AE: Let’s talk about products that are global. Things that are commonly found in most markets around the world. Even large, sophisticated companies with extensive marketing teams have made mistakes.  There are well-known stumbles from companies like KFC, Coca-Cola, and Nike that did not connect with their Chinese customers. Some attempts were mildly amusing while others were downright offensive. Companies that connect well with their consumers will pay a great deal of attention to personas in cultures that are not their own. They do their research. They alter their message and, in some cases, may even alter their product. They often change their packaging to better connect with their target customers. 

MT: How do we translate what these companies have done into the marketing of learning?

JZ: Adam mentioned research. That’s a very good place to begin. It helps to know something about the cultures into which you are going to release your learning. This can come from books, social media, and travel. One essential is actually building relationships with peers in those cultures. The insight gained from putting in the time and effort to get to know people in another location and culture will be invaluable. If you are going to be making strategic learning decisions for people in a distant location, put in the effort to get their input and take it seriously. Check in with them as things progress. They can help you think through how you will roll out your learning initiatives and give you insider information that can keep you from taking missteps.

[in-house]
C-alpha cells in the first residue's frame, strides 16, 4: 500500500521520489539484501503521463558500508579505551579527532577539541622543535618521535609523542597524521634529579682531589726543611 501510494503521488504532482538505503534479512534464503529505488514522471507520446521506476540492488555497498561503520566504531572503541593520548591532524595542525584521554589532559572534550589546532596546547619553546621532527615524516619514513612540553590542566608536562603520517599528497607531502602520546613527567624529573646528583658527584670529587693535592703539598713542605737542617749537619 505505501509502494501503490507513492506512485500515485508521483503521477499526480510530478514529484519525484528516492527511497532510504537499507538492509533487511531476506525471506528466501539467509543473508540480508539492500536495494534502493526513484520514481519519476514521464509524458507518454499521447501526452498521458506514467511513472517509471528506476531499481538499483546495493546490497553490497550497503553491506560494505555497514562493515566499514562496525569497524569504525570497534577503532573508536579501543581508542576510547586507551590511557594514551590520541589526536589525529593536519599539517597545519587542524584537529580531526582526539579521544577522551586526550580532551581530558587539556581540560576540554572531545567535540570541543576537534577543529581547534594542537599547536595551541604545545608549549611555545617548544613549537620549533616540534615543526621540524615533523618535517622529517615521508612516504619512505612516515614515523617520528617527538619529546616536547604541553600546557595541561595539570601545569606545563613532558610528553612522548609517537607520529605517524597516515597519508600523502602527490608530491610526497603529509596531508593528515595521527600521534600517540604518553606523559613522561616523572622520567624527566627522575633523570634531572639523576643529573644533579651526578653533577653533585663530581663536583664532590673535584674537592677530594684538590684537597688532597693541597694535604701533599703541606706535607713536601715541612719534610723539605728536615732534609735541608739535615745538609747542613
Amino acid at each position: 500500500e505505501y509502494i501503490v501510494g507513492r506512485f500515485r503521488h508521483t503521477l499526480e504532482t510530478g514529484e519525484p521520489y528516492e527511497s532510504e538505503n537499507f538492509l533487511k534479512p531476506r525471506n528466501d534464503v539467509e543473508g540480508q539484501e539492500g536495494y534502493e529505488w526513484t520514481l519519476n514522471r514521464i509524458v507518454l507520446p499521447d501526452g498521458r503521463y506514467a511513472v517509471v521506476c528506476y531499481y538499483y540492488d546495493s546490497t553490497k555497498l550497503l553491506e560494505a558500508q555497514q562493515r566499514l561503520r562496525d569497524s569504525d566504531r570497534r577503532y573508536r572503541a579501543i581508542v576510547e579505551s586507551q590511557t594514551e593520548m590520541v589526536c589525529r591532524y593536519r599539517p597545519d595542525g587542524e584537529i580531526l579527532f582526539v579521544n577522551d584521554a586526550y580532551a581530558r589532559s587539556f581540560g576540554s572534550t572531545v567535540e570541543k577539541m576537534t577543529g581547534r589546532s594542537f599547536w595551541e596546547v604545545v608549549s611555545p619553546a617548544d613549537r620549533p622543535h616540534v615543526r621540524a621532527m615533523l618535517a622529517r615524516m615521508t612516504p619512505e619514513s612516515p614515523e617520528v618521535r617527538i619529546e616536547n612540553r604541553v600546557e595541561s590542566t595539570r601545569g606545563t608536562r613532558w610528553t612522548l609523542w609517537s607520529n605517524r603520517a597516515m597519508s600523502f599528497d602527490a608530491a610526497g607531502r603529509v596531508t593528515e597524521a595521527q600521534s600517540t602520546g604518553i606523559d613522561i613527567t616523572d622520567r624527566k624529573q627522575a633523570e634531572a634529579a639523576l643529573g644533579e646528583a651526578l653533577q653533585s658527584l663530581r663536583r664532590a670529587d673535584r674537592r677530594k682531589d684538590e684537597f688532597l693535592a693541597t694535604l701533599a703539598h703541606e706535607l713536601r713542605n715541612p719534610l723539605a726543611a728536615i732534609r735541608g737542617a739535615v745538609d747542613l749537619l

AE: In some cases, you may need to change your rollout or marketing strategy from culture to culture. Yes, it takes extra time and effort, but the payoff is that you will actually have their attention and your learning is much more likely to achieve its objectives. 

MT: You both mentioned building personas. What are the steps to doing that?

AE: First of all, it is important to remember that not everyone will be adequately described in the personas you create. That won’t be possible to do unless the company is actually made up of a single person. In most cases, you will be creating a persona of a very large group of people based on an aggregation of them and their culture. Not everyone will fit it. Personas are composites. But it is still important to do.

JZ: The goal of building a persona is to understand some common traits among a large group of people. The exercise is based on a series of questions. What is important to this group of people? As we’ve already mentioned, what motivates them? What do they truly care about? What are their pain points? What are their key passions? 

MT: How do you learn these things through the process of building personas for different global regions?